Get tips and ideas from my cottage garden in March- see what’s blooming in early spring, what needs to be done, and what you can start growing.
I’m so excited to welcome you to the first Tuesdays in the Garden for the 2016 season! After ending the Tuesday Garden Party link-up which I’d hosted for 6 years and hearing from you in our survey last summer that gardening posts were important to you (second only to recipes!), I contacted a few gardening blogging friends and we are joining together for a gardening “blog hop” that will bring you multiple gardening posts around a theme twice each month from today through October.
So, what is a blog hop? It’s basically an easy way for you to visit a small set of blogs quickly that are all writing on a similar theme. Since there are six of us total in our group, you will read (scan, scroll, or whatever you do!) through my post and at the bottom there will be photos and links to all the five other blogs. Every participating blogger will have all the photos and links at the bottoms of their posts, so you can easily visit them no matter where you start and not miss any!
We’ve planned some great themes for you this season, everything from gardening tips, to gifts from the garden, to garden-to-table recipes. See why I’m so excited?!
Today’s theme is a garden introduction and prepping for the new season, so I’m taking you on a little tour of our cottage garden, from front to back and out to the vegetable garden, too. As we tour, I’ll be sharing:
- what varieties bloom in early spring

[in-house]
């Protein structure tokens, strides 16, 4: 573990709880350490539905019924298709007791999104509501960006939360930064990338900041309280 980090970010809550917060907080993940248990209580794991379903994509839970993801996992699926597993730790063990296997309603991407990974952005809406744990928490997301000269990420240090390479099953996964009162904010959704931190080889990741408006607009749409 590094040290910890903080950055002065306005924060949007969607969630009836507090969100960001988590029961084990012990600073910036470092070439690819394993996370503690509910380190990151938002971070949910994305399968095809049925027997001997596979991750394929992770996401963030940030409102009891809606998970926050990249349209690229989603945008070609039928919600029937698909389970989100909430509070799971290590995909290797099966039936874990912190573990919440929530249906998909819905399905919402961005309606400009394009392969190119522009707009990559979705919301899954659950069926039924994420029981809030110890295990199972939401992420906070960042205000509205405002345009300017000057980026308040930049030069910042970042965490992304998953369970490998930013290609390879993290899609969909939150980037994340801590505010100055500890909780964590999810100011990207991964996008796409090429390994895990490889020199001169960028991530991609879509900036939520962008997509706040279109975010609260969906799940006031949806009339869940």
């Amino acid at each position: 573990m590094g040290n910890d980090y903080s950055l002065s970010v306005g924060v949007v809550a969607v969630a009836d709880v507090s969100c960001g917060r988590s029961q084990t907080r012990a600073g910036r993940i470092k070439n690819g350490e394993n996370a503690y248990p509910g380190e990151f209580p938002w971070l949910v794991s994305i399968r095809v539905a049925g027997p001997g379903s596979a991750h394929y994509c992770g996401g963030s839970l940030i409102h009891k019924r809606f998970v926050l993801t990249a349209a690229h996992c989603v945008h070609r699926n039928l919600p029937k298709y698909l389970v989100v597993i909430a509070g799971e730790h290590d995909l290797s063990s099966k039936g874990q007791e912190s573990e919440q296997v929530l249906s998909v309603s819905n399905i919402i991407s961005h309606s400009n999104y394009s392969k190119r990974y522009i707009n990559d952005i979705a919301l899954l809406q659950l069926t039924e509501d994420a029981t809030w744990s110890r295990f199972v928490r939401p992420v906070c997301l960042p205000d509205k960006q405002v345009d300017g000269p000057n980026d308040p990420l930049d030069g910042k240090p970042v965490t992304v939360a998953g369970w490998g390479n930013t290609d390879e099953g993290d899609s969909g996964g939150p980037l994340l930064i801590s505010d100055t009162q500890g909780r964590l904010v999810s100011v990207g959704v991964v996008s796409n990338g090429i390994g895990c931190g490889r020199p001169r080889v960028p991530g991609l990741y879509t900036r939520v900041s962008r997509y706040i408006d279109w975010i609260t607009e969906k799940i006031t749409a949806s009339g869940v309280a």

- garden chores you can do in March and April
- what you can start planting now, both in the flower border and vegetable garden
So let’s get started!
Front Cottage Garden
The perennial and shrub garden in front of our porch is shown more completely in the first picture – you can see a lot of green and three things blooming: daffodil and grape hyacinth bulbs and the blue flowers of brunnera, one of my favorite perennials. Two more bulbs will bloom through April- scilla and tulips – and the brunnera will keep blooming until almost June (it’s an great plant!).
You can see how much our honeybees love the early spring blooms of grape hyacinth, so not only do the early blooms brighten our lives, it helps the bees, too.
Also in full bud and just starting to bloom are bearded iris, which are SO easy to grow and provide green spear-like foliage for the rest of the season.
So if you’d like to add more early spring blooms you’ll want to plant:
- Fall planted bulbs like crocus (Feb. to early March here-they’ve already finished blooming), daffodils, grape hyacinth, scilla (which can get out of hand, so be careful…), and tulips.
- Common brunnera and Jack Frost brunnera (variegated leaves)
- shrubs like azalea and dwarf rhododendron (or regular sized for larger areas)
- Bearded iris
Back Cottage Garden
In our long back border, you’ll see a lot of the same blooms (when I like something, I plant it multiple places…), AND some things that need to be done soon (always a part of a gardener’s life, right?).
Chores that need to be done in early spring:
- pruning of summer-blooming shrubs, if needed for shaping (like the large shrub on the right)
- weeding large clumps & perennial weeds like dandelion and then:
- layer newspaper & mulch over the smaller weeds to kill & keep the weeds at bay for the rest of the season
- mowing and edging
This small patio border is waiting for its newspaper and mulch topping, but before I do I need to plant a perennial in a spot where I lost one last year. When your ground is workable, spring is a good time to plant perennials so they have enough time to develop roots well with the spring rains.